Bio: Aleksander Madry is a Professor of Computer Science in the MIT EECS Department and a principal investigator in the MIT Computer Science and Artificial Intelligence Laboratory (CSAIL). He received his PhD from MIT in 2011 and, prior to joining the MIT faculty, he spent some time at Microsoft Research New England and on the faculty of EPFL. Aleksander’s research interests span algorithms, continuous optimization, science of deep learning and understanding machine learning from a robustness perspective. His work has been recognized with a number of awards, including an NSF CAREER Award, an Alfred P. Sloan Research Fellowship, an ACM Doctoral Dissertation Award Honorable Mention, and 2018 Presburger Award.

Second term, 2019-2020:

16 January 2020

14:00 - 15:00

MSB2.22

Andreas Vlachos (Cambridge)

Title: Automated Fact Checking: a natural language processing perspective

Abstract:
Fact checking is the task of verifying a claim against sources such as knowledge bases and text collections. While this task has been of great importance for journalism, it has recently become of interest to the general public as it is one of the weapons against misinformation. In this talk, I will first discuss the task and what should be the expectations from automated methods for it. Following this, I will present our approach for fact checking simple numerical statements which we were able to learn without explicitly labelled data. Then I will describe how we automated part of the manual process of the debunking website emergent.info, which later evolved into the Fake News Challenge with 50 participants. Finally, I will present the Fact Extraction and Verification shared task, which took place in 2018, as well as the recent second edition which conducted an adversarial evaluation of the proposed approaches.

4 February 2020

10:00 - 11:00
Unusual room: R0.21

Hanan Samet (University of Maryland) -- ACM Distinguished Speaker

Title: Reading News with Maps by Exploiting Spatial Synonyms

Abstract:
NewsStand is an example application of a general framework to enable people to search for information using a map query interface, where the information results from monitoring the output of over 10,000 RSS news sources and is available for retrieval within minutes of publication. The advantage of doing so is that a map, coupled with an ability to vary the zoom level at which it is viewed, provides an inherent granularity to the search process that facilitates an approximate search. This distinguishes it from today's prevalent keyword-based conventional search methods that provide a very limited facility for approximate searches and which are realized primarily by permitting a match via use of a subset of the keywords. However, it is often the case that users do not have a firm grasp of which keyword to use, and thus would welcome the search to also take synonyms into account. For queries to spatially-referenced data, the map query interface is a step in this direction as the act of pointing at a location (e.g., by the appropriate positioning of a pointing device) and making the interpretation of the precision of this positioning specification dependent on the zoom level is equivalent to permitting the use of spatial synonyms (i.e., letting spatial proximity play a role rather than only seeking an exact match of a query string). Of course, this is all predicated on the use of a textual specification of locations rather than a geometric one, which means that one must deal with the potential for ambiguity.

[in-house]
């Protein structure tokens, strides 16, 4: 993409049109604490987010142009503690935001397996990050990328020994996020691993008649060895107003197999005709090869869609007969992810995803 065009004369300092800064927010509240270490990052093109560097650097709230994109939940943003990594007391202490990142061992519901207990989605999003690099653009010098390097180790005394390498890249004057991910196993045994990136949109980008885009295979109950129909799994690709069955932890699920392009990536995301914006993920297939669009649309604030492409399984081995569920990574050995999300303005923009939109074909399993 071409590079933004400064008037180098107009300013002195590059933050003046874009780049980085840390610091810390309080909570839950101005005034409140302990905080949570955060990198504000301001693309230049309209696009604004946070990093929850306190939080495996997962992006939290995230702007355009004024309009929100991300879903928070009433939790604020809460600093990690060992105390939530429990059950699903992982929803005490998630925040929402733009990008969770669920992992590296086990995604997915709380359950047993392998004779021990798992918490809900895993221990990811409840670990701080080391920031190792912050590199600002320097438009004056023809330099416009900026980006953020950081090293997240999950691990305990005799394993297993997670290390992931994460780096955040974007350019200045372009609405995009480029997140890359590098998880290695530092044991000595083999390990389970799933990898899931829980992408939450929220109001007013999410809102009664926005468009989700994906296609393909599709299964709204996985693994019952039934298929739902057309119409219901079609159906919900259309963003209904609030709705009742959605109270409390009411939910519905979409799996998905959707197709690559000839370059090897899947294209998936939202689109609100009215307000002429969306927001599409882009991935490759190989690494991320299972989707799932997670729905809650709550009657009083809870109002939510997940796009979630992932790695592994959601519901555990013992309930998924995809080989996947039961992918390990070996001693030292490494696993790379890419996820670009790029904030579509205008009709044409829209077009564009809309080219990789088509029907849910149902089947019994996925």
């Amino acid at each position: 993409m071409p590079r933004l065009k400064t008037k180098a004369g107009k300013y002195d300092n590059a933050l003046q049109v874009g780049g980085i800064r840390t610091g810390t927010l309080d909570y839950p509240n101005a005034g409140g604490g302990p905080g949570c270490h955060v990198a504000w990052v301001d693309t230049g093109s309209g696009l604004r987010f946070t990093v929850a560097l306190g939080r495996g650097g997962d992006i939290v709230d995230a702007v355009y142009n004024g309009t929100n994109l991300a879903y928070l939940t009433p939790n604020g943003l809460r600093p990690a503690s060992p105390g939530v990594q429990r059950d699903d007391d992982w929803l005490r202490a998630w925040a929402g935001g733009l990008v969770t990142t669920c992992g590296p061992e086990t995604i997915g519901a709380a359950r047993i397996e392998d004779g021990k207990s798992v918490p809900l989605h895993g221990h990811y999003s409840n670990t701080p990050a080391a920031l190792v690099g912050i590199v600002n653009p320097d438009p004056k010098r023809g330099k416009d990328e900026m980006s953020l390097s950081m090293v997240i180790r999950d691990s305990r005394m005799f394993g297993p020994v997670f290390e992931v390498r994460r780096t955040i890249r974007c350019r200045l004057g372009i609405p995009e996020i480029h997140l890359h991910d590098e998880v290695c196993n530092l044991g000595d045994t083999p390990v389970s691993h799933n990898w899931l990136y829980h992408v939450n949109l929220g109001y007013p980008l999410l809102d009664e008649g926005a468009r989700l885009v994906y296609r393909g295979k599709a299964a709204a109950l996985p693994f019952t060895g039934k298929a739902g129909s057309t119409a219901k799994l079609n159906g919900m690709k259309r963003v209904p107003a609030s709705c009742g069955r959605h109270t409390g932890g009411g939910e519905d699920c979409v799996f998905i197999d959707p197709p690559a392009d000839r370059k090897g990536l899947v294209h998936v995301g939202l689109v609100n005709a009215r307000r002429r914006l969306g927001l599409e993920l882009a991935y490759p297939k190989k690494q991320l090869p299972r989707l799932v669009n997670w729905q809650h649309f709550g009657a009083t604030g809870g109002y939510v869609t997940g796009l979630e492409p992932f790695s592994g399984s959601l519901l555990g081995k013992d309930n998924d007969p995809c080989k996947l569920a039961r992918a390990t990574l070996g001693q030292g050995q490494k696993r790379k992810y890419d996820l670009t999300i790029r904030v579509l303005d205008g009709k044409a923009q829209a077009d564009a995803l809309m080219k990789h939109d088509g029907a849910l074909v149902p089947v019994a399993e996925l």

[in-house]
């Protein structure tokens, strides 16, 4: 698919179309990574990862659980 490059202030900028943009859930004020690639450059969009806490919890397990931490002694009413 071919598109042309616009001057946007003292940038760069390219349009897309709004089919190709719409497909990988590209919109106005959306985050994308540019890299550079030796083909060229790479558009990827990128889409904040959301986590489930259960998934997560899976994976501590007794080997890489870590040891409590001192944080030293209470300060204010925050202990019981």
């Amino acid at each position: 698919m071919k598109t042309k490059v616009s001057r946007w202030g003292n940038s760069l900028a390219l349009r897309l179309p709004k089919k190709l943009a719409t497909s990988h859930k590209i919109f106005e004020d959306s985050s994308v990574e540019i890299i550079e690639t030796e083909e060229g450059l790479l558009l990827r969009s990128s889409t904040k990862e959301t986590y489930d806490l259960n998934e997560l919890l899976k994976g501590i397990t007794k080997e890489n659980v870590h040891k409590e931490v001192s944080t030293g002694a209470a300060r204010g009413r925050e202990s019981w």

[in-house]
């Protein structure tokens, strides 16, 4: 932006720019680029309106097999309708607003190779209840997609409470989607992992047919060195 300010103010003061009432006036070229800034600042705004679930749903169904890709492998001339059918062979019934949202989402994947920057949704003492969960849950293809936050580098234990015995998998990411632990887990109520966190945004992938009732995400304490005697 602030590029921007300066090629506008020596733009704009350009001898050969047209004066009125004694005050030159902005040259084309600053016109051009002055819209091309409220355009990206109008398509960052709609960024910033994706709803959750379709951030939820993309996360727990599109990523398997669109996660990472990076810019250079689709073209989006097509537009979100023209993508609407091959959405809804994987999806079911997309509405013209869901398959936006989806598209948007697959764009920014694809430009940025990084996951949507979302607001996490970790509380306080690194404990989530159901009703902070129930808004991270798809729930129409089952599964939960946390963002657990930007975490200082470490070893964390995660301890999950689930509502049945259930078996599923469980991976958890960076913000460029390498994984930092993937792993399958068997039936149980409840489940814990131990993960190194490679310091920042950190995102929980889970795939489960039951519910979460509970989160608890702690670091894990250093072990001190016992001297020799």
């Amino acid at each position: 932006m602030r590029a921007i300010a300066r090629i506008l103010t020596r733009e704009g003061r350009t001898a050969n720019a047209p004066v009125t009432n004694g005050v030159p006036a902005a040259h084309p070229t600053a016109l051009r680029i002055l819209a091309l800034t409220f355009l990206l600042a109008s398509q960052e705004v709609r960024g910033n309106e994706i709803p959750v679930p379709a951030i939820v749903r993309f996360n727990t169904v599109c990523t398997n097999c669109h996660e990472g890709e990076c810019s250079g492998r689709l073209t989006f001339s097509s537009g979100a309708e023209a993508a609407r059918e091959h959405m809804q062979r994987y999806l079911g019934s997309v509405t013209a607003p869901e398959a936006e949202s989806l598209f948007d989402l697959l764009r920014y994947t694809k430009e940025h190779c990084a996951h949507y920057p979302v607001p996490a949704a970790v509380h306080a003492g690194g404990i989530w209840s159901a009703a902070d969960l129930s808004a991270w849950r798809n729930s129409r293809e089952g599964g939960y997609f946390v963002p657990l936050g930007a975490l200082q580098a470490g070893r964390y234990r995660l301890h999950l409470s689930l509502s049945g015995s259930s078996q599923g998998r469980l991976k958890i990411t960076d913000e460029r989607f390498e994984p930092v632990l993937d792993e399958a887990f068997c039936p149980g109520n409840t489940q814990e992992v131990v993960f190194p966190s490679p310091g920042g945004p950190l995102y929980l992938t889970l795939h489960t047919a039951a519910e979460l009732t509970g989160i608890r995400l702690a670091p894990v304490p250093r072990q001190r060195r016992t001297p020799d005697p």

6 February 2020
14:00 - 15:00
MSB2.22

Jose Such (King's College)

Title: Multiparty Privacy and AI Security & Privacy

Abstract: